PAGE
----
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  • adhesive
  • The phenomenon of adhesion occurs in welding, soldering, tin-plating, adhesive bonding, fabrication of photographic materials, and application of polymeric paints, coats, and varnishes to protect metal parts from corrosion. (thefreedictionary.com)
  • cell
  • Nectin-like molecule-1/TSLL1/SynCAM3: a neural tissue-specific immunoglobulin-like cell-cell adhesion molecule localizing at non-junctional contact sites of presynaptic nerve terminals, axons and glia cell processes. (uniprot.org)
  • Nectins are Ca2+-independent immunoglobulin-like cell-cell adhesion molecules and comprise a family of four members. (uniprot.org)
  • Necl-1 showed Ca2+-independent homophilic cell-cell adhesion activity. (uniprot.org)
  • It furthermore showed Ca2+-independent heterophilic cell-cell adhesion activity with Necl-2/IGSF4/RA175/SgIGSF/TSLC1/SynCAM1 from now on referred to as Necl-2, nectin-1 and nectin-3, but not with Necl-5 or nectin-2. (uniprot.org)
  • These results indicate that Necl-1 is a neural-tissue-specific Ca2+-independent immunoglobulin-like cell-cell adhesion molecule which potentially has membrane-associated guanylate kinase subfamily member-binding activity and localizes at the non-junctional cell-cell contact sites. (uniprot.org)
  • It exhibits robust focal adhesion localization in several cultured cell types but is not found along the length of the associated actin-rich stress fibers. (rupress.org)
  • Together, these results suggest an important role for actopaxin in integrin-dependent remodeling of the actin cytoskeleton during cell motility and cell adhesion. (rupress.org)
  • Cell adhesion and migration are integral components of many biological processes including normal development and recovery from injury and infection. (rupress.org)
  • Some focal adhesion proteins such as vinculin, talin, and α-actinin function solely to provide a structural link between integrins and F-actin, whereas others such as the focal adhesion kinase (FAK), Cas, and paxillin function as scaffold proteins and are involved in coordinating integrin-mediated signal transduction ( Burridge and Chrzanowska-Wodnicka 1996 ) associated with the regulation of cell motility, gene expression, and cell proliferation ( Giancotti and Ruoslahti 1999 ). (rupress.org)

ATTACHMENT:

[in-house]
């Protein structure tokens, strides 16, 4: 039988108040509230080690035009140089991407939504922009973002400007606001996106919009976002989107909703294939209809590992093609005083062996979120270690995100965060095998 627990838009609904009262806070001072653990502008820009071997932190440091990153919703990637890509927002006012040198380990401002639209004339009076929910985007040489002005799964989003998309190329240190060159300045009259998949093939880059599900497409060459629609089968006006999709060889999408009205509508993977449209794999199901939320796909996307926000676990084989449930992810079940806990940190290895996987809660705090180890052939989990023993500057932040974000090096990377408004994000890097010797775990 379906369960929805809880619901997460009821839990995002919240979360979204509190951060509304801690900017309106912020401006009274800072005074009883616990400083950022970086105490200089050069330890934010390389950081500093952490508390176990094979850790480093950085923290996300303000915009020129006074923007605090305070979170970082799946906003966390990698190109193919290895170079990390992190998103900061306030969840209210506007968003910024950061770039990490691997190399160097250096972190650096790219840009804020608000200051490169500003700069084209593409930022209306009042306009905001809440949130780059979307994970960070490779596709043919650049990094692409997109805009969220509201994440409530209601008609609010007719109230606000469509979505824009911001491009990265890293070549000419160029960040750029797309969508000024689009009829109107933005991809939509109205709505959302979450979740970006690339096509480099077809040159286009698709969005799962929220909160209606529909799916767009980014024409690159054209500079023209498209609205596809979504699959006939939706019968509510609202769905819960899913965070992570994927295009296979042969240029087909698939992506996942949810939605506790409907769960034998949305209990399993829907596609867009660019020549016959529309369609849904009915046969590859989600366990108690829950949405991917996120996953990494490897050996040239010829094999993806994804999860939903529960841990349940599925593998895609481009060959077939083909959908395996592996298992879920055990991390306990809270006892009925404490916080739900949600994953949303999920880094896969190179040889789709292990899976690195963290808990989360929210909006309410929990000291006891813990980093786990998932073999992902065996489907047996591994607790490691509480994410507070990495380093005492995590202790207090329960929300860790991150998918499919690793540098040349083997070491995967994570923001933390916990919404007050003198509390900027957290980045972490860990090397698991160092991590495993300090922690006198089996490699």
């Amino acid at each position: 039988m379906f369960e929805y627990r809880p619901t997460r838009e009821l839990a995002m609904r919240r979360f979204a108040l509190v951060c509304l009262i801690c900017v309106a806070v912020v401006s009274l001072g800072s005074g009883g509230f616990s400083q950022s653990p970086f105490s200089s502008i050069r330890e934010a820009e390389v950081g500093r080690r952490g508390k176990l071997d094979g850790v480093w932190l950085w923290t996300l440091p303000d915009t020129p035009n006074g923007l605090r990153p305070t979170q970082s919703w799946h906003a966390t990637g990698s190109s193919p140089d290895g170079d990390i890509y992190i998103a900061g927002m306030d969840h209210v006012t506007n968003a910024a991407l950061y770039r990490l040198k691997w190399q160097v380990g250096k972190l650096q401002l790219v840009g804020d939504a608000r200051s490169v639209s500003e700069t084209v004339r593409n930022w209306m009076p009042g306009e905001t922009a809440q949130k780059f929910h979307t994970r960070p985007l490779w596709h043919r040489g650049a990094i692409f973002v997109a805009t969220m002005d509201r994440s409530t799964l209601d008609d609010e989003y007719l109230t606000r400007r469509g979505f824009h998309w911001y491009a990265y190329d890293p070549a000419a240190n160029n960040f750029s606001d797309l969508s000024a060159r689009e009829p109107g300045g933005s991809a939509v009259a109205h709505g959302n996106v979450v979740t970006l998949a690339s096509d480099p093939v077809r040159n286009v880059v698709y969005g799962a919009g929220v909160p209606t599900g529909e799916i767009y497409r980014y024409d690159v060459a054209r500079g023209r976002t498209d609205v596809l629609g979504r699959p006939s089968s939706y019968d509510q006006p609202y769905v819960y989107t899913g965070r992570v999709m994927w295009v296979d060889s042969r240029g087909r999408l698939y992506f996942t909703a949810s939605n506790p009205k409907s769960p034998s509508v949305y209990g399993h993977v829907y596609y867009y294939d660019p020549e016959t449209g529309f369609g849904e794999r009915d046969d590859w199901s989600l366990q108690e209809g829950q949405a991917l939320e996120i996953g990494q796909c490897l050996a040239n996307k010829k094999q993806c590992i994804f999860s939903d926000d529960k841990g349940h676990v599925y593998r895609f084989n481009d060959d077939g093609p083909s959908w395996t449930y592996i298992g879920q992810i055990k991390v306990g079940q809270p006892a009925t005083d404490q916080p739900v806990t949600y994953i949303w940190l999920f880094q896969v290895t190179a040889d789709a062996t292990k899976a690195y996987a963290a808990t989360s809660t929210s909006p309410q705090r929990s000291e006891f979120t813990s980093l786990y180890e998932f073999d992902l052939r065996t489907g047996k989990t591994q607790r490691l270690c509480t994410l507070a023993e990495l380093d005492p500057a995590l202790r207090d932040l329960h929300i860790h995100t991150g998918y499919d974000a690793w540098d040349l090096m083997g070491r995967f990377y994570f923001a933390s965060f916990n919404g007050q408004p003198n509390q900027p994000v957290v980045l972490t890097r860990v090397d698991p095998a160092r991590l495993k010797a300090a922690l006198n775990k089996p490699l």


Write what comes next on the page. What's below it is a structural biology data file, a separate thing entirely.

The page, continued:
• surface
  • Firm adhesion is also achieved when a new solid phase forms on the interface-for example, in electroplating or in the case of surface-active chemical compounds (oxide films, sulfide films, and so forth). (thefreedictionary.com)
  • organs
  • Acting like powerful straight jackets, adhesions can squeeze nerves, organs and joints - causing internal pain or dysfunction including female infertility and life-threatening bowel obstructions . (clearpassage.com)
  • While a person may first feel the pain only at the hip or tailbone, adhesions can slowly spread to bind nearby organs such as the bowel, bladder, fallopian tubes or ovaries. (clearpassage.com)
  • They may become painful and inhibit proper function by adhering tissues and organs that are designed to move freely. (clearpassage.com)
  • In medicine, the term soft tissue refers to tissues that connect, support, or surround other structures and organs of the body. (phys.org)
  • In neural crest cells, which are transient cells that arise in the developing organism during gastrulation and function in the patterning of the vertebrate body plan, the cadherins are necessary to allow migration of cells to form tissues or organs. (wikipedia.org)
  • Another source of pain is the organ dislocation that arises from adhesion binding internal organs to each other. (wikipedia.org)
  • vagina
  • Adhesions involving the vagina or uterus may cause pain during intercourse . (emedicinehealth.com)
  • Vaginal rejuvenation: A "vaginal rejuvenation" is a non-reconstructive vaginoplasty that restores the muscle tone and desired aesthetic of the vagina, by removing external tissues and tightening the supportive structures of the vulvovaginal complex, in an effort either to reduce or to reverse the effects of aging and parturition (childbearing). (wikipedia.org)